Composition: When Should You Break the Rules?

Tutorials on composition are about as common as seagulls on a shore, but every once in a while we come across a guide that goes a little bit beyond the norm. In the following video, portrait photographer Eric Floberg adds bit more dimension to the standard rules of composition:

The key to Floberg’s composition choices lie in looking at the whole photo, not just following a rule blindly. For example, instead of just lining something up on the intersections of thirds, he looks to see how the entire photo is framed.

beyond the rule of thirds

The same is true of centering. Floberg doesn’t just center his subject, he makes sure that all the other elements frame the subject in such a way that all the visual weight lands on the center. Elements on either side help lead the eye to the subject, providing a heightened sense of symmetry. In the photo below, for example, the birds to the left and the right frame the couple.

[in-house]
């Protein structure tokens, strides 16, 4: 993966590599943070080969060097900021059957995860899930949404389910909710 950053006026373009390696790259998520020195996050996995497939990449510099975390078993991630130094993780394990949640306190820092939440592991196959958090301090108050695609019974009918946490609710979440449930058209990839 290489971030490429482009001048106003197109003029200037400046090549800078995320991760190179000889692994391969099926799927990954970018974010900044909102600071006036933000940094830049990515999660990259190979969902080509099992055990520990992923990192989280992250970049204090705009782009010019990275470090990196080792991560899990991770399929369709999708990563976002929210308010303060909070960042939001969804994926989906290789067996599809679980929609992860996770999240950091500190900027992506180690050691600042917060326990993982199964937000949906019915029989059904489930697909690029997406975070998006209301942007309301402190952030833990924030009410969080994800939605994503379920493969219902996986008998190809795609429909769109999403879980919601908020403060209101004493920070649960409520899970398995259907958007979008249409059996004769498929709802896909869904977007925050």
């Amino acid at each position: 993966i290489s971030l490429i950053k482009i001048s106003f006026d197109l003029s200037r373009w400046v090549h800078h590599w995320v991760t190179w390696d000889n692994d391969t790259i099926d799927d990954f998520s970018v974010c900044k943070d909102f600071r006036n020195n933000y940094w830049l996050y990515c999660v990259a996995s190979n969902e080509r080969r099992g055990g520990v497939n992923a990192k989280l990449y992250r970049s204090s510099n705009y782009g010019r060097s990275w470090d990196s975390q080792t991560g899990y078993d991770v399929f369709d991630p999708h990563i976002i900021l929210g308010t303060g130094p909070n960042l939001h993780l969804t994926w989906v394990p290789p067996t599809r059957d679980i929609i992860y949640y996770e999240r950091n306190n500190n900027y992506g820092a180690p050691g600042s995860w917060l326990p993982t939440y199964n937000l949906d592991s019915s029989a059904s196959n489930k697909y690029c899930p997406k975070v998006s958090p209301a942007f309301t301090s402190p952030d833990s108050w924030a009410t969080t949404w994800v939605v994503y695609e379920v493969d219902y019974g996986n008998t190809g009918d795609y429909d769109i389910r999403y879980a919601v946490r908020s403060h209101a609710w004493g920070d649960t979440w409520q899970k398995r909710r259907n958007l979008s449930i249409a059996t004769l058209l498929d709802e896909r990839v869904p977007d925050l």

framing a subject

Of course, you might not like centering photos at all–or any of Floberg’s other composition choices. But that’s not really the takeaway here. What’s important is looking beyond the rules and seeing the whole image. Sort of like a chess game—it’s always more important to look at the whole board than it is to get caught up in the details of a localized strategy.

Make sense?

Have any other “beyond the rules” composition ideas? Fire away!

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One response to “Composition: When Should You Break the Rules?”

  1. Wendy says:

    Quite often, reflections (especially mirror-perfect ones) are set with the horizon in the center. Cityscapes can also be an exception to the “don’t center” rule, the logic I’ve heard is that architecture is often symmetrical, so it becomes acceptable to emphasize the symmetry by framing it symmetrically.

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